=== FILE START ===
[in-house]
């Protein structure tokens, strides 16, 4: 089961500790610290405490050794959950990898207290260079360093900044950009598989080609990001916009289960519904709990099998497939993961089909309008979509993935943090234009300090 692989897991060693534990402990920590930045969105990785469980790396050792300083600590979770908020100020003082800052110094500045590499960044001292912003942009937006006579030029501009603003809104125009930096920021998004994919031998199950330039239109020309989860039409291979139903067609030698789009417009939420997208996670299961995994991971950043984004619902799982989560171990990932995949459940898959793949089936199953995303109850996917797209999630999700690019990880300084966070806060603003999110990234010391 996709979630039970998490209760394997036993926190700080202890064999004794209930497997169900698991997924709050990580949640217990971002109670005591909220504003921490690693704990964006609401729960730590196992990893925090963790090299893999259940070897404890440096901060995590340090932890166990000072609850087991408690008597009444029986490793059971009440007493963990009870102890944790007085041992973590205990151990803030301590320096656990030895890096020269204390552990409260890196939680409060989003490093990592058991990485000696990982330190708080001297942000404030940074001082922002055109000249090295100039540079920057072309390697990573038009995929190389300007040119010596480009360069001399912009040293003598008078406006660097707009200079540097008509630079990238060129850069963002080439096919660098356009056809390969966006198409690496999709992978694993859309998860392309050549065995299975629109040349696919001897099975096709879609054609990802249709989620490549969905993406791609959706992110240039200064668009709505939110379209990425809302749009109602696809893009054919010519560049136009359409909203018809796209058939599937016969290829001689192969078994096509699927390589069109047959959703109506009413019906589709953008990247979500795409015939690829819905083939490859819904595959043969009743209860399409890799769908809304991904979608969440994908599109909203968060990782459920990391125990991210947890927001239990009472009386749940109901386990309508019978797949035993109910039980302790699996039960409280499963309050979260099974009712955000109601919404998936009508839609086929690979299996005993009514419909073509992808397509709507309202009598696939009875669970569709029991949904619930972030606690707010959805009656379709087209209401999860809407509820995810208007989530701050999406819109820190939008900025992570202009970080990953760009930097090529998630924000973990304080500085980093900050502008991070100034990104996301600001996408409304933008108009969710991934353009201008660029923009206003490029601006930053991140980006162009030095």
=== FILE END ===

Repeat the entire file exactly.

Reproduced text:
[in-house]
């Protein structure tokens, strides 16, 4: 089961500790610290405490050794959950990898207290260079360093900044950009598989080609990001916009289960519904709990099998497939993961089909309008979509993935943090234009300090 692989897991060693534990402990920590930045969105990785469980790396050792300083600590979770908020100020003082800052110094500045590499960044001292912003942009937006006579030029501009603003809104125009930096920021998004994919031998199950330039239109020309989860039409291979139903067609030698789009417009939420997208996670299961995994991971950043984004619902799982989560171990990932995949459940898959793949089936199953995303109850996917797209999630999700690019990880300084966070806060603003999110990234010391 996709979630039970998490209760394997036993926190700080202890064999004794209930497997169900698991997924709050990580949640217990971002109670005591909220504003921490690693704990964006609401729960730590196992990893925090963790090299893999259940070897404890440096901060995590340090932890166990000072609850087991408690008597009444029986490793059971009440007493963990009870102890944790007085041992973590205990151990803030301590320096656990030895890096020269204390552990409260890196939680409060989003490093990592058991990485000696990982330190708080001297942000404030940074001082922002055109000249090295100039540079920057072309390697990573038009995929190389300007040119010596480009360069001399912009040293003598008078406006660097707009200079540097008509630079990238060129850069963002080439096919660098356009056809390969966006198409690496999709992978694993859309998860392309050549065995299975629109040349696919001897099975096709879609054609990802249709989620490549969905993406791609959706992110240039200064668009709505939110379209990425809302749009109602696809893009054919010519560049136009359409909203018809796209058939599937016969290829001689192969078994096509699927390589069109047959959703109506009413019906589709953008990247979500795409015939690829819905083939490859819904595959043969009743209860399409890799769908809304991904979608969440994908599109909203968060990782459920990391125990991210947890927001239990009472009386749940109901386990309508019978797949035993109910039980302790699996039960409280499963309050979260099974009712955000109601919404998936009508839609086929690979299996005993009514419909073509992808397509709507309202009598696939009875669970569709029991949904619930972030606690707010959805009656379709087209209401999860809407509820995810208007989530701050999406819109820190939008900025992570202009970080990953760009930097090529998630924000973990304080500085980093900050502008991070100034990104996301600001996408409304933008108009969710991934353009201008660029923009206003490029601006930053991140980006162009030095």